Artificial Intelligence, or AI, is advancing rapidly with scientists finding new ways to incorporate it into our daily lives.
AI was defined by Andreas Kaplan and Michael Haenlein as, “a system’s ability to correctly interpret external data, to learn from such data, and to use those learnings to achieve specific goals and tasks through flexible adaptation,” in their study, Siri, Siri, in my hand: Who’s the fairest in the land? On the interpretations, illustrations, and implications of artificial intelligence.
The origins of AI can be traced back to a Dartmouth workshop, but many of the advancements of the technology has been overseen in Silicon Valley. As great as the advancement of this new form of automation is, there is on problem: because Silicon Valley itself lacks diversity, how can we expect the intuitive tool to be created without its own biases?
With some calling bais AI’s achilles heel, others are questioning if it’s even possible to create an unbiased version of this technology, no matter the circumstances.
Still others are working together, fighting to eliminate the biases that are starting to emerge in electronics interwoven with AI.
It’s hard to imagine a world without technology, and it’s pointless to imagine one where we stop inventing, exploring and advancing. On the other hand, we shouldn’t keep creating things that only benefit a subset class of people, or is at least bias towards them.
JPEG, or Joint Photographic Experts Group (the organization that created the standard for the file type), was created and revolutionized by the image of one woman—Playboy centerfold feature, Lena Söderberg.
Featured in the November 1972 edition of Playboy, the Swedish model appeared on the centerfold image under the name Lenna Sjööblom, and from then on, that same image would go onto revolutionize digital photography.
Now famously known as “Lenna,” a cropped version of the centerfold was used to illustrate the capabilities of image-processing algorithms in 1973 by a group of graduate students and professors at the University of Southern California. Since then, the scanned image of Lena has become one of the most used image in the history of the Internet and helped transform our computerized images. But has the image also aided in the hindrance of women in the technology industry?
The use of this image has seen its share of [rightful] criticism over the past few decades, with many calling it one of the original reasons that women have such a hard time being taken seriously in the tech community. In a 1999 essay, Dianne P. O’Leary, mathematician and computer scientist, wrote, “Suggestive pictures used in lectures on image processing…convey the message that the lecturer caters to the males only. For example, it is amazing that the “Lena” pin-up image is still used as an example in courses and published as a test image in journals today.” Many people are even starting to use other images in place of hers, despite the historical importance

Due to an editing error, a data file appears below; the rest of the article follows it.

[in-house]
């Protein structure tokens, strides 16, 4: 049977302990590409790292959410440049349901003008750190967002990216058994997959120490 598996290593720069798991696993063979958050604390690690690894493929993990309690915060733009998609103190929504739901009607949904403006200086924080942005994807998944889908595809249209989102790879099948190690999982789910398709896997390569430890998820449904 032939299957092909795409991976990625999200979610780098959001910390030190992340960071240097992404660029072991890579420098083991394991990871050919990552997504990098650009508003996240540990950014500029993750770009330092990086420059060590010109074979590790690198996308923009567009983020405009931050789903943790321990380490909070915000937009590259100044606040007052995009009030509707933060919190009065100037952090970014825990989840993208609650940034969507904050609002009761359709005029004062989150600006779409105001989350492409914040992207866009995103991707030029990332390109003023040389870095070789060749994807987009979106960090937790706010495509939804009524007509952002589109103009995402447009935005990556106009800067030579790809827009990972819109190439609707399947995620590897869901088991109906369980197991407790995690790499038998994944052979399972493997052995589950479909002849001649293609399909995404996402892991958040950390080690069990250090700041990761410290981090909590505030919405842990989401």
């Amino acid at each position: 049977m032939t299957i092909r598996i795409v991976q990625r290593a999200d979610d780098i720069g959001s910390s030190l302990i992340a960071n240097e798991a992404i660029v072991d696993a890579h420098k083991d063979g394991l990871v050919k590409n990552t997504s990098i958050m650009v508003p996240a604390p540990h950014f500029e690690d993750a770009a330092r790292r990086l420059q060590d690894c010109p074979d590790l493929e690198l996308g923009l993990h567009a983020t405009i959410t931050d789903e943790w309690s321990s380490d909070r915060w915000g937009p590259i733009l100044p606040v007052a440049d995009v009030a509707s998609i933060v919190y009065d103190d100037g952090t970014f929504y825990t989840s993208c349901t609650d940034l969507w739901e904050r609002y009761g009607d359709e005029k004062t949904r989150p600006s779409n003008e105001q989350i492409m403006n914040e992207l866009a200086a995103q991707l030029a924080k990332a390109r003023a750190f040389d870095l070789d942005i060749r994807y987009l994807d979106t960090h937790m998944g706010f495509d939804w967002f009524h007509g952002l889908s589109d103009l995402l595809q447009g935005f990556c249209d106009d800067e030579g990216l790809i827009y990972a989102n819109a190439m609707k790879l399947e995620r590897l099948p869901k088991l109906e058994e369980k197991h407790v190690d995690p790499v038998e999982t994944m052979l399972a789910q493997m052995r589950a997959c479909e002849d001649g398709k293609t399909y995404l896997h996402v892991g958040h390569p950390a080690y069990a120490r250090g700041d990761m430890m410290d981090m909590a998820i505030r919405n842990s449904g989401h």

A lot of controversy remains around the image: does the picture’s historical value surmount the fact that it’s still a picture of a nude woman? I say, for now, let’s leave the past in the past and use some more recent pictures—we have way better camera quality now anyway.
Taylor Swift, 10-time Grammy award winner and one of the most well-known pop singers on the planet, quite possibly has the chance to claim stake at yet another title: Taylor Swift, female coders’ icon.
This might seem like a far-fetched claim, but there have been crazier ones made in the tech community (e.g. anytime Elon Musk tries to tweet anything slightly out of the box.)
SWIFT Code is the standard format for Bank Identifier Codes (BIC) and very different from any of the other thousands of programming languages. It consists of a combination of various letters and numbers that helps identify the branch codes of banks. Obviously this isn’t a common type of code and has a very specific use that most coders will never use, but some programmers have still found a way to attach the computer language to the 29 year old pop star.
Taylor coding at a young age?
A 2017 study from Qualtrics shows that 76 percent of programmers would rather listen to music instead of podcasts or the news while they work, and Taylor Swift ranks highly on all kinds of engineers’ playlists. The same study also reports that 28 percent of respondents prefer pop music over other genres. John Brandon, contributing editor for Inc.com, has his own theories on Swift (not the code) being a coder’s musical preference and the social sciences behind it.
For further proof, check out Kathryn Hodge’s blog, BlondieBytes, where she dives into programming projects performed by herself and other women that were inspired by the one and only, Taylor Swift.
And yet, the best proof of this theory is the Twitter account, SwiftOnSecurity.
With over 265k followers, the users who runs this account claims to actually be Taylor Swift, while also being an expert on all things cybersecurity and industrial safety, among other related topics. From discussing their experience in IT to being a typical fan account for Swift, SwiftOnSecurity has made bold claims that she is the icon that female coders need.
Swift has yet to make a comment on any of these allegations, and I’m sure everyone is as curious as I am to hear her thoughts on the matter. Say what you will about this theory, but in the meantime, I’ll be Dancing With [my] Hands Tied. Alexa play Shake It Off.